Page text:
NASCAR's Austin Dillon Walks Away from Terrifying Aerial Crash at Coke Zero 400

Dan Carson@@DrCarson73Trending Lead WriterJuly 6, 2015

DAYTONA BEACH, FL - JULY 06:  Austin Dillon, driver of the #3 Bass Pro Shops Chevrolet, is involved in an on-track incident following the checkered flag during the NASCAR Sprint Cup Series Coke Zero 400 Powered by Coca-Cola at Daytona International Speedway on July 6, 2015 in Daytona Beach, Florida.  (Photo by Patrick Smith/Getty Images)
Patrick Smith/Getty Images

A mortifying aerial crash involving driver Austin Dillon left the NASCAR community taking stock and counting blessings Sunday night.

Dillon's No. 3 car became airborne and flipped into the catchfence at Turn 1 as racers jockeyed for position in the final laps of the Coke Zero 400 at Daytona International Speedway. 

The wreck left five fans in need of non-life-threatening medical treatment. Miraculously, Dillon walked away from the accident with only bruises. 

DAYTONA BEACH, FL - JULY 06:  Austin Dillon, driver of the #3 Bass Pro Shops Chevrolet, is involved in an on-track incident following the checkered flag during the NASCAR Sprint Cup Series Coke Zero 400 Powered by Coca-Cola at Daytona International Speedw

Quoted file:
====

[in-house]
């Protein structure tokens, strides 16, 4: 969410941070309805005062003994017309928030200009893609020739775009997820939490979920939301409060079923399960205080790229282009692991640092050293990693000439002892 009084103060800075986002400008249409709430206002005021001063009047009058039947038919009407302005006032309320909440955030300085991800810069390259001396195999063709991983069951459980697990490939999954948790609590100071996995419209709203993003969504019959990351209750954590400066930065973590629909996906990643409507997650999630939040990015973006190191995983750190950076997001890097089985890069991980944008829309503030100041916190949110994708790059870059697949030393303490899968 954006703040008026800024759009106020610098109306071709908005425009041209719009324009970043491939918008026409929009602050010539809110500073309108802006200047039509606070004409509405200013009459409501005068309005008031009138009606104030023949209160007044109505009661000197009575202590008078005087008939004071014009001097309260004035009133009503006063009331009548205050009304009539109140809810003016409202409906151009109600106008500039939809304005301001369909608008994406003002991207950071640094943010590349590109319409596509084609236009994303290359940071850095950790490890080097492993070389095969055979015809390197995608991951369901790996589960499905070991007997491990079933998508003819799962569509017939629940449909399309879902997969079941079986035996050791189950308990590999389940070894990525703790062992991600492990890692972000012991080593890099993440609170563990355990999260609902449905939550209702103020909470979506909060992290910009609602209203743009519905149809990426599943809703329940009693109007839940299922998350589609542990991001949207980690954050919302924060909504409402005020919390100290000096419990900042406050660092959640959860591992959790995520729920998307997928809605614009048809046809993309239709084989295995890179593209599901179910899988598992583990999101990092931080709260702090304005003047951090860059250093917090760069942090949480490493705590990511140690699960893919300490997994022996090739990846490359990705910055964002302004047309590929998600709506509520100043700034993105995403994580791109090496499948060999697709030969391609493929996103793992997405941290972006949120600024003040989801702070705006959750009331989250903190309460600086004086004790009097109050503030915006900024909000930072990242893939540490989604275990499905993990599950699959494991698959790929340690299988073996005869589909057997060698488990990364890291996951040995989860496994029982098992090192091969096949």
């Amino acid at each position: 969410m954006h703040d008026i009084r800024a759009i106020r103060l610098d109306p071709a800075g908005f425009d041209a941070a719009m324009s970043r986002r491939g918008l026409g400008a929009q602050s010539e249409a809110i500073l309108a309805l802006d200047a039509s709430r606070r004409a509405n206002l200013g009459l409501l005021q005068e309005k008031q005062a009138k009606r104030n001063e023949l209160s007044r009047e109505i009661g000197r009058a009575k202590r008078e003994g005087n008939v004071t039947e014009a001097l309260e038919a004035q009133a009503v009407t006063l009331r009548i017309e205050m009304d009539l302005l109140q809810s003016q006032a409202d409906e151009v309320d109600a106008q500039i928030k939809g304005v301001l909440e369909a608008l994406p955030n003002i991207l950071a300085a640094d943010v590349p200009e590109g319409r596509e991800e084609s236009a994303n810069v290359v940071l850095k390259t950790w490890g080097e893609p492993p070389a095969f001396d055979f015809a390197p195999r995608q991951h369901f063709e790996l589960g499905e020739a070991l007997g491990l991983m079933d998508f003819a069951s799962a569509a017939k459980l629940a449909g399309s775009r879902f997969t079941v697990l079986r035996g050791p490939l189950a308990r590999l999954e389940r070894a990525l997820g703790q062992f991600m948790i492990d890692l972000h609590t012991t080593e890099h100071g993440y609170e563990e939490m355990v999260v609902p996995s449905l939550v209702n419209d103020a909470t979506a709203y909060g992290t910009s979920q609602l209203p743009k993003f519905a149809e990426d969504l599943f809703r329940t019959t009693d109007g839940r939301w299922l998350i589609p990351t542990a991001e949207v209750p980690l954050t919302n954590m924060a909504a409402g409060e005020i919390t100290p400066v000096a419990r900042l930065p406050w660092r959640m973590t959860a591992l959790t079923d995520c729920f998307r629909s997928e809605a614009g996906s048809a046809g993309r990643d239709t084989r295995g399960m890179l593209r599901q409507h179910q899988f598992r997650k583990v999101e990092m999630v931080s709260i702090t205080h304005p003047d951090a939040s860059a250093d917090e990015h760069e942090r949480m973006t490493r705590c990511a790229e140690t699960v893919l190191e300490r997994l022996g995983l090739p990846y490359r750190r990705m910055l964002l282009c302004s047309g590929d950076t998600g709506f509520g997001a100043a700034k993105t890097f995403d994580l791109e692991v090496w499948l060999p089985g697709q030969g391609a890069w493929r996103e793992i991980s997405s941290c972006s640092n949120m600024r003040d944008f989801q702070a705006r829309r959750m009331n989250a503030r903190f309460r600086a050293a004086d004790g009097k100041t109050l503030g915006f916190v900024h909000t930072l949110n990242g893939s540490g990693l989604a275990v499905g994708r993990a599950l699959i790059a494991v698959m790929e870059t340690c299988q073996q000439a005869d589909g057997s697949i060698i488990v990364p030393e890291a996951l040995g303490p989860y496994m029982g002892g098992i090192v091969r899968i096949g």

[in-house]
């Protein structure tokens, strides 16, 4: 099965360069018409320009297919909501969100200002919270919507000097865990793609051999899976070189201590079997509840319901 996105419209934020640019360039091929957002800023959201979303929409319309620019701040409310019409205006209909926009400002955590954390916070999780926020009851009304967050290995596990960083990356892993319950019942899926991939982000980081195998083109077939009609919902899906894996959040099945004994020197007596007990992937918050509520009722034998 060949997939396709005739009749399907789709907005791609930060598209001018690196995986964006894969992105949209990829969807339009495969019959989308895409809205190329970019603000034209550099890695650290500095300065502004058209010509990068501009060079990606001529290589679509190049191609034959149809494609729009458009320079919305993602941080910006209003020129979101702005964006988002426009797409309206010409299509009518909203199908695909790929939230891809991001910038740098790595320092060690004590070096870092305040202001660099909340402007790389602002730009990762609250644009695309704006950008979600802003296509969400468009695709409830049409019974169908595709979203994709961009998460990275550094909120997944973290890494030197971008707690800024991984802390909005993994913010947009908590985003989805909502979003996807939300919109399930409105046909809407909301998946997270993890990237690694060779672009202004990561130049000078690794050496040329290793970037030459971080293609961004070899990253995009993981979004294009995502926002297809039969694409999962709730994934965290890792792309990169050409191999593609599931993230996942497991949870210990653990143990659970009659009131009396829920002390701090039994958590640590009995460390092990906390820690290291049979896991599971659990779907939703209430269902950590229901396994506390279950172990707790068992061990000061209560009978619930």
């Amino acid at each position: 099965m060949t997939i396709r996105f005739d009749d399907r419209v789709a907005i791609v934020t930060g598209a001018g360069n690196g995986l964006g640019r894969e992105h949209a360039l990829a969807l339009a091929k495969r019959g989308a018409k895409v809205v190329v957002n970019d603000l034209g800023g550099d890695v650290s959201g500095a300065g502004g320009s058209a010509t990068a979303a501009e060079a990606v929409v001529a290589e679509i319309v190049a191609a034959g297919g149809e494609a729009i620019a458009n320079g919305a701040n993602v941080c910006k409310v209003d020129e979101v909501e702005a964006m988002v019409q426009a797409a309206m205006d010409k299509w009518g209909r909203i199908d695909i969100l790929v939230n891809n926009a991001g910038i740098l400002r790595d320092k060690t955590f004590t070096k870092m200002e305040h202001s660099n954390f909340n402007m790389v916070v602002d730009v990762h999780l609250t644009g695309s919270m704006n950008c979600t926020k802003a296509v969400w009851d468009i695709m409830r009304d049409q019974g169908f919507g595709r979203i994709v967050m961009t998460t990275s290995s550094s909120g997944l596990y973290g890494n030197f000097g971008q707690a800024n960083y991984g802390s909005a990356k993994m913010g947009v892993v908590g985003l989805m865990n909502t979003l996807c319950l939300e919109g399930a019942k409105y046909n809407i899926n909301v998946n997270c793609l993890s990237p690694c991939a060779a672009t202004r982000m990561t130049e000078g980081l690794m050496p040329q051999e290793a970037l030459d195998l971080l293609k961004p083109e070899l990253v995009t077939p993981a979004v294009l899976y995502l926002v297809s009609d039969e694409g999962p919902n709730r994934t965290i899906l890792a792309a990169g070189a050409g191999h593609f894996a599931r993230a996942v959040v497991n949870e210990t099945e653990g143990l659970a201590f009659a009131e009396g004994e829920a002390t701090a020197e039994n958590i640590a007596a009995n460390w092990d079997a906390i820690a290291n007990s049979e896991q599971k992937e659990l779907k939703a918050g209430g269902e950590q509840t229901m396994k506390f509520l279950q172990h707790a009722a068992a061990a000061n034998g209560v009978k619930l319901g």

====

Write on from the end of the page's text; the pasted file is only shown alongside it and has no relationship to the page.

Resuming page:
Patrick Smith/Getty Images

After the accident, Dillon spoke to the press about how reducing drivers' speed could help keep cars on the ground and cut down on wrecks such as his.

"It's not really acceptable, I don't think," he told reporters. "We've got to figure out something. Our speeds are too high, I think. I think everybody could get good racing at lower speeds."

Dillon's wreck effectively tore down the catchfence in Turn 1. 

His engine also sat in the infield—completely detached from the car—after the wreck.

Other drivers, including winner Dale Earnhardt Jr., were agape at the accident and wished Dillon well in the aftermath.

Fellow racer Ryan Newman was the most vocal among drivers to comment on Dillon's wreck. He said it was part of the business and exactly what NASCAR wants in a race.

"NASCAR got what they wanted. That's the end of it," Newman told USA Today. "Cars getting airborne, unsafe drivers, same old stuff. They just don't listen. ... They just don't pay attention to safety. Simple as that."

Dillon waved to the crowd after being helped from the vehicle by responders. He said they took care of him.

"They got to me pretty quick," Dillon said of the responders. "I just wanted to get out of there and let the fans know I was OK."